The Israeli Zionist organization Im Tirtzu last week hosted the “Zionist Conference for Human Rights” in Tel Aviv. Among the invited speakers was Father Gabriel Nadaf, spiritual head of the Israeli Christians Recruitment Forum, a body that encourages young Arabic-speaking Israelis (they prefer to not be labeled as “Arabs”) to join the Israeli army and fully integrate with Israeli Jewish society.
In his address to the conference, Father Nadaf noted that “there are many regimes (in the region) that do not care about equal rights, they only care about catering to an elite that terrorizes the rest of the population, while brushing off the issue of human rights and dehumanizing others.”
But, the Greek Orthodox priest explained, “In Israel, we [non-Jewish minorities] do not experience this.”
Father Nadaf concluded by declaring how “proud” he is to live in Israel, and insisting that “Israel is a shining example of human rights in the Middle East.”
Predictably, the views of Father Nadaf and other members of the Israeli Christians Recruitment Forum have not been popular with the Muslim Arab community, nor with its representatives in the Israeli Knesset.
Earlier this month, Father Nadaf’s son was violently attacked on the streets of Nazareth by those opposed to local Arabic speakers identifying with the Jewish state. Nadaf and others said it was incitement from the likes of Arab Knesset Member Ahmad Tibi that resulted in the attack on his son and continued tension between Arabs and Jews in the land.
But Tibi, who last week wrote in an American publication about what he called Israel’s “Jim Crow” treatment of local Arabs, is coming under increasing fire for his hostile rhetoric and approach.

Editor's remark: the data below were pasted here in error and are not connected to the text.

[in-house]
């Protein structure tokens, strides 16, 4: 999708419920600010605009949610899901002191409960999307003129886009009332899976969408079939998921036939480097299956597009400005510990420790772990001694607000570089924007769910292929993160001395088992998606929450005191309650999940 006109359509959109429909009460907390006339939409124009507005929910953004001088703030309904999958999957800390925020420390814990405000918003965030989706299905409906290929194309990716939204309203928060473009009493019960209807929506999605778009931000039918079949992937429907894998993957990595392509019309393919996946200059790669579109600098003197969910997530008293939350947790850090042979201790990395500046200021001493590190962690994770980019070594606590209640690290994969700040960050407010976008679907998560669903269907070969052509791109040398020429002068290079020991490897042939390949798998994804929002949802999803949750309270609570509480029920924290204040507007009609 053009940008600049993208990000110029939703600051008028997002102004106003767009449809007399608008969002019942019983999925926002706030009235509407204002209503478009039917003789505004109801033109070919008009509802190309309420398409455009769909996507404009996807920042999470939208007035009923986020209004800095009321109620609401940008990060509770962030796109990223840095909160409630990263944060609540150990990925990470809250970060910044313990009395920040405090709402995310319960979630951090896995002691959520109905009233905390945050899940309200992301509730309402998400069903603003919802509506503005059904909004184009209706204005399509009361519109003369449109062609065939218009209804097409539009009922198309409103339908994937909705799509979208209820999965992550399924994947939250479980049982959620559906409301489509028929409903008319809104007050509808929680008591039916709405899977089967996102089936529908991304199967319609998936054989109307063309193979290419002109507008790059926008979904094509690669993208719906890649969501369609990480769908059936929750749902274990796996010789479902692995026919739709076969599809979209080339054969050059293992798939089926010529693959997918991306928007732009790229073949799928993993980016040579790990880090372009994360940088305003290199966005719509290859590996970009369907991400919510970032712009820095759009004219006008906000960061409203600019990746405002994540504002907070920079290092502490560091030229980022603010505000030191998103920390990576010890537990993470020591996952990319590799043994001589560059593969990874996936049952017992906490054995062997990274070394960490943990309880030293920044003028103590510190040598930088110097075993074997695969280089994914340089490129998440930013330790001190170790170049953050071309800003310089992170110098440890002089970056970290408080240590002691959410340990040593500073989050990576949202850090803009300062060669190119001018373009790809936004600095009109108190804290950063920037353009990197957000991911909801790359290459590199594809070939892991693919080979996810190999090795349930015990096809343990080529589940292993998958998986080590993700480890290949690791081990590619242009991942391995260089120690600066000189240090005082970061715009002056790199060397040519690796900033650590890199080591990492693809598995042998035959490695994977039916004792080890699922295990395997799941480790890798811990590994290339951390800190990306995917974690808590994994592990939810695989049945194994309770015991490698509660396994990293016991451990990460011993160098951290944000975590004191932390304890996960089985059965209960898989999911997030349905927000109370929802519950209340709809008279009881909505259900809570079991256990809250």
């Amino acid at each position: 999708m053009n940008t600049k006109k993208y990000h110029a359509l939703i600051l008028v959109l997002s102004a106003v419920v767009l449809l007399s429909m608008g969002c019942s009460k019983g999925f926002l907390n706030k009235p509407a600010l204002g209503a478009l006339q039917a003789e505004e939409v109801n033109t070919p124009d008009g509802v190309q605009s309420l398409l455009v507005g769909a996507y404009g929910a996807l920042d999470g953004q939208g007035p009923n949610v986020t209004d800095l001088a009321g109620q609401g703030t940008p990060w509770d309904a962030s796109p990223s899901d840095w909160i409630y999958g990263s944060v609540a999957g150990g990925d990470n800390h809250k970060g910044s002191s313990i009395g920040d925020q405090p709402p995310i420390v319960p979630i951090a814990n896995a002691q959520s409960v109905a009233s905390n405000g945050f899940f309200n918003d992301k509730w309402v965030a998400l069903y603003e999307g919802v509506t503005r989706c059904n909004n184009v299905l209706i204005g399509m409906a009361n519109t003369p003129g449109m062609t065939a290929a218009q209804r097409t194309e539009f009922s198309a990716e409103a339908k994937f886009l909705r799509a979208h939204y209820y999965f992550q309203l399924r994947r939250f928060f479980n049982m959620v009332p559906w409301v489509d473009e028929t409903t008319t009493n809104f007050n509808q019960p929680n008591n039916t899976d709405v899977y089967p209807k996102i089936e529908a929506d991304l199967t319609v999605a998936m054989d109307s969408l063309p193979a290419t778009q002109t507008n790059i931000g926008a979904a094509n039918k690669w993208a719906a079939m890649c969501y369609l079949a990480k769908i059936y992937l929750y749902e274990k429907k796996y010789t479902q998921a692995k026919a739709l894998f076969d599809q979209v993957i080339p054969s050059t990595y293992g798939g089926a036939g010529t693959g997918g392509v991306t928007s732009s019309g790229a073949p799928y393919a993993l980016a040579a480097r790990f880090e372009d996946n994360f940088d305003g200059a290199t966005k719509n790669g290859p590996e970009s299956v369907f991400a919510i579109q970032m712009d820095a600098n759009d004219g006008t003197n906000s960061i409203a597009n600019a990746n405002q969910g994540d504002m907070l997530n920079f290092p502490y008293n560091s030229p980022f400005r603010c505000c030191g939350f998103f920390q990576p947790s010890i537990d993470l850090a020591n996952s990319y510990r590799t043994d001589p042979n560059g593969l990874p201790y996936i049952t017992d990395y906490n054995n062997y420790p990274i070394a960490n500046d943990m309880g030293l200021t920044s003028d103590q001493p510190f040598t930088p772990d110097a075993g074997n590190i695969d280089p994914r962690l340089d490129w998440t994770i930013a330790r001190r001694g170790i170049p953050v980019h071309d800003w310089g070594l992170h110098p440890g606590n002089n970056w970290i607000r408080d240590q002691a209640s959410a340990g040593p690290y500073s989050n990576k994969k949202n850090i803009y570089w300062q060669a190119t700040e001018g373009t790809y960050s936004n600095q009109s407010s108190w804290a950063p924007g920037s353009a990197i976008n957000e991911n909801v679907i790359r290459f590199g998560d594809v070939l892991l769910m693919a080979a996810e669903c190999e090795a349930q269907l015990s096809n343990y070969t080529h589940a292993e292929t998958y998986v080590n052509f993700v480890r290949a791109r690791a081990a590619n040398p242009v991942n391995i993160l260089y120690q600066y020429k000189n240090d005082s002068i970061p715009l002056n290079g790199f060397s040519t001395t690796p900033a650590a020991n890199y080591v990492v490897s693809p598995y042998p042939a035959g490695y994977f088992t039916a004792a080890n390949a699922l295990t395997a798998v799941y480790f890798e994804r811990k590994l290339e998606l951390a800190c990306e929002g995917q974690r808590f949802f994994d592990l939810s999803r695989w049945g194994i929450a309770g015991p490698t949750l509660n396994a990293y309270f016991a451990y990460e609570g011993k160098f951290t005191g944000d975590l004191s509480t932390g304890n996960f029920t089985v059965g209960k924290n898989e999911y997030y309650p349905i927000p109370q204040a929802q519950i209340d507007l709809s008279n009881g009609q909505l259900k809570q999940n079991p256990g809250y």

Deputy Knesset Speaker Hamad Amar, a member of Israel’s minority Arabic-speaking Druze community, responded to Tibi’s accusations with his own article accusing his Muslim colleague of representing “all that is wrong with parts of the Israeli Arab leadership.”
“In our whole region consisting of over 350 million Arabs, there are only 1,658,000 Arabs who have complete political and religious freedom and have the right to vote in full democratic elections. It is no coincidence that all of these Arabs live as full and equal citizens in the one Jewish State,” wrote Amar.
But rather than try to build a positive future together, “Tibi supports segregation, calling for the complete ostracism of any Israeli Arab who volunteers for national civilian service,” Amar continued.
The Druze politician argued that his own community is a perfect example of what can be achieved “if one chooses integration and contribution over ostracism and demonization.” Israel’s Druze serve in the IDF, are respected members of parliament and are largely integrated with and well received throughout Jewish society.
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